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Verdi's Operatic, Transcendent Requiem

Arlington National Cemetery. (Wikimedia Commons)

The Messa da Requiem by Giuseppe Verdi is a monumental work of the imagination — not so much a statement of belief as a translation of the Latin text's rich dramatic possibilities into the language of opera.

The work's unusual genesis links it to two of the greatest figures in 19th-century Italy, the composer Gioacchino Rossini and the poet Alessandro Manzoni. On Nov. 17, 1868, four days after Rossini's death, Verdi proposed that a Requiem in his memory should be written in collaboration with Italy's leading composers, and performed on the first anniversary of his death.

The idea was adopted, and Verdi contributed the final Libera me — though the planned performance of the Messa per Rossini never occurred. Five years later, the death of Manzoni, who for Verdi personified the spirit of Italian nationalism, spurred the composer to fashion a Requiem in his memory. In doing so, Verdi made use of the earlier Libera me. The work had its premiere at the Church of San Marco in Milan on May 22, 1874, the first anniversary of Manzoni's death.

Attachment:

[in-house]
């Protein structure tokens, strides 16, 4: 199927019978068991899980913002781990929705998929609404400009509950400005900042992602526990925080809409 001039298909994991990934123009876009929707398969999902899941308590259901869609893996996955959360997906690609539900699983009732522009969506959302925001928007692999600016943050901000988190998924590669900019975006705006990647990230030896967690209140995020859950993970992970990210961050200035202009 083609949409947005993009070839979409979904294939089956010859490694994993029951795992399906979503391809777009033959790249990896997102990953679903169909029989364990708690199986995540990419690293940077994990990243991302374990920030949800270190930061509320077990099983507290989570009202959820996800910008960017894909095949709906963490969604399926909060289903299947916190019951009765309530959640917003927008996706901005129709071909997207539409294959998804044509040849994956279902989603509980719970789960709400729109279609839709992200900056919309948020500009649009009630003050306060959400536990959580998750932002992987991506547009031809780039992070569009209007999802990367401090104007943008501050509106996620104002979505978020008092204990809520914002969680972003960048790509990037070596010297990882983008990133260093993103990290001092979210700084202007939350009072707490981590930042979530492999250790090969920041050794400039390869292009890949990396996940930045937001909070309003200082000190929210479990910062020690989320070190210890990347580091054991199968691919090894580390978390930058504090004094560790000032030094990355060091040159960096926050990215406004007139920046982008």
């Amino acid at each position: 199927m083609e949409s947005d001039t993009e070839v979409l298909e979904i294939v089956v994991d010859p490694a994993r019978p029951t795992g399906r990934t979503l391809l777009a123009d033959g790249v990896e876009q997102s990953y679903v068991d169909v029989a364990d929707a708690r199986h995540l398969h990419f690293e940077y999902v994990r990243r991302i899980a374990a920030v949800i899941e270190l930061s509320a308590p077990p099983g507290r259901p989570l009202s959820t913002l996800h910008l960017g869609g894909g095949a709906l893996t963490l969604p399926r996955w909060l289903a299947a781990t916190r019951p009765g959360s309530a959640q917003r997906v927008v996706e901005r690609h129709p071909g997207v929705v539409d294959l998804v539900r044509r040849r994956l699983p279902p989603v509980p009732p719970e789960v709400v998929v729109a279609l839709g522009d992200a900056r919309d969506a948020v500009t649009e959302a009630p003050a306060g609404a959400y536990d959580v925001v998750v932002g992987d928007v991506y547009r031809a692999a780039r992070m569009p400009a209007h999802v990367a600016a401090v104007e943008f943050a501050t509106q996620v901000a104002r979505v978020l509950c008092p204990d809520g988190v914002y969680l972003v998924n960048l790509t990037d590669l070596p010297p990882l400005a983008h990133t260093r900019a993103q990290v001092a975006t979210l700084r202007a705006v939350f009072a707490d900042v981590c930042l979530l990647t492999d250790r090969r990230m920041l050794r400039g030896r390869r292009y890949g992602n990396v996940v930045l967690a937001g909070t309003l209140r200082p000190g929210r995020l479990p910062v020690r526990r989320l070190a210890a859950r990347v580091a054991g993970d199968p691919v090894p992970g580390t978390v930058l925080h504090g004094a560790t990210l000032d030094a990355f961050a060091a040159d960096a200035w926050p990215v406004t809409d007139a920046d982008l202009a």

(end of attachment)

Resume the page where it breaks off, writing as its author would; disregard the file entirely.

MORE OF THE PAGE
Verdi was an agnostic all of his adult life, but he was a man of profound conscience and spirituality. In his Requiem, he projects the essentials of humanity — piety, emotion, agitation and capacity for hope — as compassionately and dramatically as in any of the operas from his mature years.

The Giulini Spirit

Carlo Maria Giulini's broad but dramatic account from the mid-1960s brings the listener most convincingly into the operatic world of the score. What a performance it is, and what singing Giulini conjures from his soloists! Their heartfelt expression, the splendid singing from the Philharmonia Chorus and the conductor's visionary insights into the music are the glories of this recording.

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